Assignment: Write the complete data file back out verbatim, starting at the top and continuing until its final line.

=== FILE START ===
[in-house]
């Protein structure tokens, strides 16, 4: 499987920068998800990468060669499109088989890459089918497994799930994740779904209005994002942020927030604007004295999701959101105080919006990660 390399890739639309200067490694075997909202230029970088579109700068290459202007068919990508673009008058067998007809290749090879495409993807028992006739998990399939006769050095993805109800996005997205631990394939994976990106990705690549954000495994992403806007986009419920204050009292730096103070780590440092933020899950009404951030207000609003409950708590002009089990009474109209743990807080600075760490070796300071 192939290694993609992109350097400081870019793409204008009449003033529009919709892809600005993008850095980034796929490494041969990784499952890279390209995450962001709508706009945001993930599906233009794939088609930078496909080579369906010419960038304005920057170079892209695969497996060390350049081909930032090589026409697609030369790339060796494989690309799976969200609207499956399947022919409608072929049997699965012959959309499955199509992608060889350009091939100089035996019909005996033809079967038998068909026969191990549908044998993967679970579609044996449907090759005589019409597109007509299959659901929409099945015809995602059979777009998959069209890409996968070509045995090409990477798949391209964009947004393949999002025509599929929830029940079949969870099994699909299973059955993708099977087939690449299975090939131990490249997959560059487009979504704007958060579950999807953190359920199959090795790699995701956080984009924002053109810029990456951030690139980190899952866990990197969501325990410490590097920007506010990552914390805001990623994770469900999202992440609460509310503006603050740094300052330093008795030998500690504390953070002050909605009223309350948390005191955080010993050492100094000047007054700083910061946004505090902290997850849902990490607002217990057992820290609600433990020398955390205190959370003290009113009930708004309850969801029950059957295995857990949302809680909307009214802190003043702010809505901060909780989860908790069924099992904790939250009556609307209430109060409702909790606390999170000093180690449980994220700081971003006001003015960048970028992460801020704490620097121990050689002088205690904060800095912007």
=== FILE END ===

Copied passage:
[in-house]
């Protein structure tokens, strides 16, 4: 499987920068998800990468060669499109088989890459089918497994799930994740779904209005994002942020927030604007004295999701959101105080919006990660 390399890739639309200067490694075997909202230029970088579109700068290459202007068919990508673009008058067998007809290749090879495409993807028992006739998990399939006769050095993805109800996005997205631990394939994976990106990705690549954000495994992403806007986009419920204050009292730096103070780590440092933020899950009404951030207000609003409950708590002009089990009474109209743990807080600075760490070796300071 192939290694993609992109350097400081870019793409204008009449003033529009919709892809600005993008850095980034796929490494041969990784499952890279390209995450962001709508706009945001993930599906233009794939088609930078496909080579369906010419960038304005920057170079892209695969497996060390350049081909930032090589026409697609030369790339060796494989690309799976969200609207499956399947022919409608072929049997699965012959959309499955199509992608060889350009091939100089035996019909005996033809079967038998068909026969191990549908044998993967679970579609044996449907090759005589019409597109007509299959659901929409099945015809995602059979777009998959069209890409996968070509045995090409990477798949391209964009947004393949999002025509599929929830029940079949969870099994699909299973059955993708099977087939690449299975090939131990490249997959560059487009979504704007958060579950999807953190359920199959090795790699995701956080984009924002053109810029990456951030690139980190899952866990990197969501325990410490590097920007506010990552914390805001990623994770469900999202992440609460509310503006603050740094300052330093008795030998500690504390953070002050909605009223309350948390005191955080010993050492100094000047007054700083910061946004505090902290997850849902990490607002217990057992820290609600433990020398955390205190959370003290009113009930708004309850969801029950059957295995857990949302809680909307009214802190003043702010809505901060909780989860908790069924099992904790939250009556609307209430109060409702909790606390999170000093180690449980994220700081971003006001003015960048970028992460801020704490620097121990050689002088205690904060800095912007």